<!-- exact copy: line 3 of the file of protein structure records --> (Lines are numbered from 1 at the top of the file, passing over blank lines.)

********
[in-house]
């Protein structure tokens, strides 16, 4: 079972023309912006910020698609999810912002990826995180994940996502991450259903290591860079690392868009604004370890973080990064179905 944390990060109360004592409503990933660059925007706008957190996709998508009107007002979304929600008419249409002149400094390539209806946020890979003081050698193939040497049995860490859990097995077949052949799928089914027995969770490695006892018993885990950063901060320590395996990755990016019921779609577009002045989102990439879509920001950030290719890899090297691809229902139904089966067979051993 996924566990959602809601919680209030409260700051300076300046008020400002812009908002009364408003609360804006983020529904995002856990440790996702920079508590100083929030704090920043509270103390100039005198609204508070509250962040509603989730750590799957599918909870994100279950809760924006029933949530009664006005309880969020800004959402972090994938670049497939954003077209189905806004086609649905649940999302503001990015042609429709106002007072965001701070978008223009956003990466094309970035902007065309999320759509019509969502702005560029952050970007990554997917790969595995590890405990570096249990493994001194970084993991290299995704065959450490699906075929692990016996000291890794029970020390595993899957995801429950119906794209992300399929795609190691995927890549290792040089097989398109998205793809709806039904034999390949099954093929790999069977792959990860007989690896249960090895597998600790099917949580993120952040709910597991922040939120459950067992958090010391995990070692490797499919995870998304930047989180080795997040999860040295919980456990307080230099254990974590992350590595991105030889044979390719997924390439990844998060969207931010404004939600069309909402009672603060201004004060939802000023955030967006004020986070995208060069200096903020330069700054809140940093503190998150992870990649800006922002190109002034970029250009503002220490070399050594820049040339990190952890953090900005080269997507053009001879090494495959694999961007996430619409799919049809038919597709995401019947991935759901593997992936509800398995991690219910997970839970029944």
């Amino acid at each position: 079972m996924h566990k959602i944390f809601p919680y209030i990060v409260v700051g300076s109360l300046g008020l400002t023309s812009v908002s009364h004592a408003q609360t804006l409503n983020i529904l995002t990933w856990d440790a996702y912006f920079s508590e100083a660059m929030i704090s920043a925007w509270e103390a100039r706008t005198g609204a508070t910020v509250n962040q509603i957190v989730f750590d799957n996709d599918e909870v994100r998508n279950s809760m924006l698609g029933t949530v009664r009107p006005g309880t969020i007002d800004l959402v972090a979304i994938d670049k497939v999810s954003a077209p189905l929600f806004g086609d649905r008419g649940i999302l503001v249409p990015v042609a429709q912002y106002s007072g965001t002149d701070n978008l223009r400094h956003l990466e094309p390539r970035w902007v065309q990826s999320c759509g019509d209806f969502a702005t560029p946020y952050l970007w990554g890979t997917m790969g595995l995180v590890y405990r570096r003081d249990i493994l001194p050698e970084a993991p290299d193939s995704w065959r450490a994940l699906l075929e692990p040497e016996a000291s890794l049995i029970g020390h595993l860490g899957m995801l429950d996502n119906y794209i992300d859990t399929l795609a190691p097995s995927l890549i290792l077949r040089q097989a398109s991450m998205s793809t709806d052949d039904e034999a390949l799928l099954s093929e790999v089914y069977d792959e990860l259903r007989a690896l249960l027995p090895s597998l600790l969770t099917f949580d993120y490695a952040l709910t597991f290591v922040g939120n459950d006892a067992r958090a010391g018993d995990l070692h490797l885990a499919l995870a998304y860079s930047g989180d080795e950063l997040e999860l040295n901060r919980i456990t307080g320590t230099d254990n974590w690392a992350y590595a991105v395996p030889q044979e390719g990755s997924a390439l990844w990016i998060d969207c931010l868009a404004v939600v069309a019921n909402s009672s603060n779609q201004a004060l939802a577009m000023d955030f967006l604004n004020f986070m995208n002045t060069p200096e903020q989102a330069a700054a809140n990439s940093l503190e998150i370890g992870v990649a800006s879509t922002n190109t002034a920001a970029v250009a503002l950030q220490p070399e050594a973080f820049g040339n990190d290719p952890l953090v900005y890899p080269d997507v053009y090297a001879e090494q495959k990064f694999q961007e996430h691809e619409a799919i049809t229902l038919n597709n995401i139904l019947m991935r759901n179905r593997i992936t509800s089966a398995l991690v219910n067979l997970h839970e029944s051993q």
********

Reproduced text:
């Amino acid at each position: 079972m996924h566990k959602i944390f809601p919680y209030i990060v409260v700051g300076s109360l300046g008020l400002t023309s812009v908002s009364h004592a408003q609360t804006l409503n983020i529904l995002t990933w856990d440790a996702y912006f920079s508590e100083a660059m929030i704090s920043a925007w509270e103390a100039r706008t005198g609204a508070t910020v509250n962040q509603i957190v989730f750590d799957n996709d599918e909870v994100r998508n279950s809760m924006l698609g029933t949530v009664r009107p006005g309880t969020i007002d800004l959402v972090a979304i994938d670049k497939v999810s954003a077209p189905l929600f806004g086609d649905r008419g649940i999302l503001v249409p990015v042609a429709q912002y106002s007072g965001t002149d701070n978008l223009r400094h956003l990466e094309p390539r970035w902007v065309q990826s999320c759509g019509d209806f969502a702005t560029p946020y952050l970007w990554g890979t997917m790969g595995l995180v590890y405990r570096r003081d249990i493994l001194p050698e970084a993991p290299d193939s995704w065959r450490a994940l699906l075929e692990p040497e016996a000291s890794l049995i029970g020390h595993l860490g899957m995801l429950d996502n119906y794209i992300d859990t399929l795609a190691p097995s995927l890549i290792l077949r040089q097989a398109s991450m998205s793809t709806d052949d039904e034999a390949l799928l099954s093929e790999v089914y069977d792959e990860l259903r007989a690896l249960l027995p090895s597998l600790l969770t099917f949580d993120y490695a952040l709910t597991f290591v922040g939120n459950d006892a067992r958090a010391g018993d995990l070692h490797l885990a499919l995870a998304y860079s930047g989180d080795e950063l997040e999860l040295n901060r919980i456990t307080g320590t230099d254990n974590w690392a992350y590595a991105v395996p030889q044979e390719g990755s997924a390439l990844w990016i998060d969207c931010l868009a404004v939600v069309a019921n909402s009672s603060n779609q201004a004060l939802a577009m000023d955030f967006l604004n004020f986070m995208n002045t060069p200096e903020q989102a330069a700054a809140n990439s940093l503190e998150i370890g992870v990649a800006s879509t922002n190109t002034a920001a970029v250009a503002l950030q220490p070399e050594a973080f820049g040339n990190d290719p952890l953090v900005y890899p080269d997507v053009y090297a001879e090494q495959k990064f694999q961007e996430h691809e619409a799919i049809t229902l038919n597709n995401i139904l019947m991935r759901n179905r593997i992936t509800s089966a398995l991690v219910n067979l997970h839970e029944s051993q």